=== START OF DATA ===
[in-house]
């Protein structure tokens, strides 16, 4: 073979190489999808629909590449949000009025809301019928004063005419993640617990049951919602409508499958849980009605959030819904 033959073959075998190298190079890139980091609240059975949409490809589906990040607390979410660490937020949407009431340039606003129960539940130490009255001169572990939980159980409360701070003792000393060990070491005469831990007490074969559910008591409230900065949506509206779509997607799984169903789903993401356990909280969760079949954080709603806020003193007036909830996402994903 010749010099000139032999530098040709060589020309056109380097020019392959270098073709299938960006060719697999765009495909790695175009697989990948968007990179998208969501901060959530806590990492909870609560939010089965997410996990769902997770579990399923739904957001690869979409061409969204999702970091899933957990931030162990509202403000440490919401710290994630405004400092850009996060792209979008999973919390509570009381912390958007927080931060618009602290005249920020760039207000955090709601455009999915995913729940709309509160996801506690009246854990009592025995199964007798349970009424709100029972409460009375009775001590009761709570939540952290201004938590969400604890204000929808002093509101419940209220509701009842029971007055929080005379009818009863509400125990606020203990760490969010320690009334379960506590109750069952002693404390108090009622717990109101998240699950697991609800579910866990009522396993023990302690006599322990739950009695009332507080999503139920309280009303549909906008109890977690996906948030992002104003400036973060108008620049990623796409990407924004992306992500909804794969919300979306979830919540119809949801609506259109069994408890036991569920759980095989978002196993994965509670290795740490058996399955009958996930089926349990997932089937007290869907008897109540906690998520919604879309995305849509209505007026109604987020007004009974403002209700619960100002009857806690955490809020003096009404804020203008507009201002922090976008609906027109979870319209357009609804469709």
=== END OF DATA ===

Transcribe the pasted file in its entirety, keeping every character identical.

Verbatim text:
[in-house]
């Protein structure tokens, strides 16, 4: 073979190489999808629909590449949000009025809301019928004063005419993640617990049951919602409508499958849980009605959030819904 033959073959075998190298190079890139980091609240059975949409490809589906990040607390979410660490937020949407009431340039606003129960539940130490009255001169572990939980159980409360701070003792000393060990070491005469831990007490074969559910008591409230900065949506509206779509997607799984169903789903993401356990909280969760079949954080709603806020003193007036909830996402994903 010749010099000139032999530098040709060589020309056109380097020019392959270098073709299938960006060719697999765009495909790695175009697989990948968007990179998208969501901060959530806590990492909870609560939010089965997410996990769902997770579990399923739904957001690869979409061409969204999702970091899933957990931030162990509202403000440490919401710290994630405004400092850009996060792209979008999973919390509570009381912390958007927080931060618009602290005249920020760039207000955090709601455009999915995913729940709309509160996801506690009246854990009592025995199964007798349970009424709100029972409460009375009775001590009761709570939540952290201004938590969400604890204000929808002093509101419940209220509701009842029971007055929080005379009818009863509400125990606020203990760490969010320690009334379960506590109750069952002693404390108090009622717990109101998240699950697991609800579910866990009522396993023990302690006599322990739950009695009332507080999503139920309280009303549909906008109890977690996906948030992002104003400036973060108008620049990623796409990407924004992306992500909804794969919300979306979830919540119809949801609506259109069994408890036991569920759980095989978002196993994965509670290795740490058996399955009958996930089926349990997932089937007290869907008897109540906690998520919604879309995305849509209505007026109604987020007004009974403002209700619960100002009857806690955490809020003096009404804020203008507009201002922090976008609906027109979870319209357009609804469709």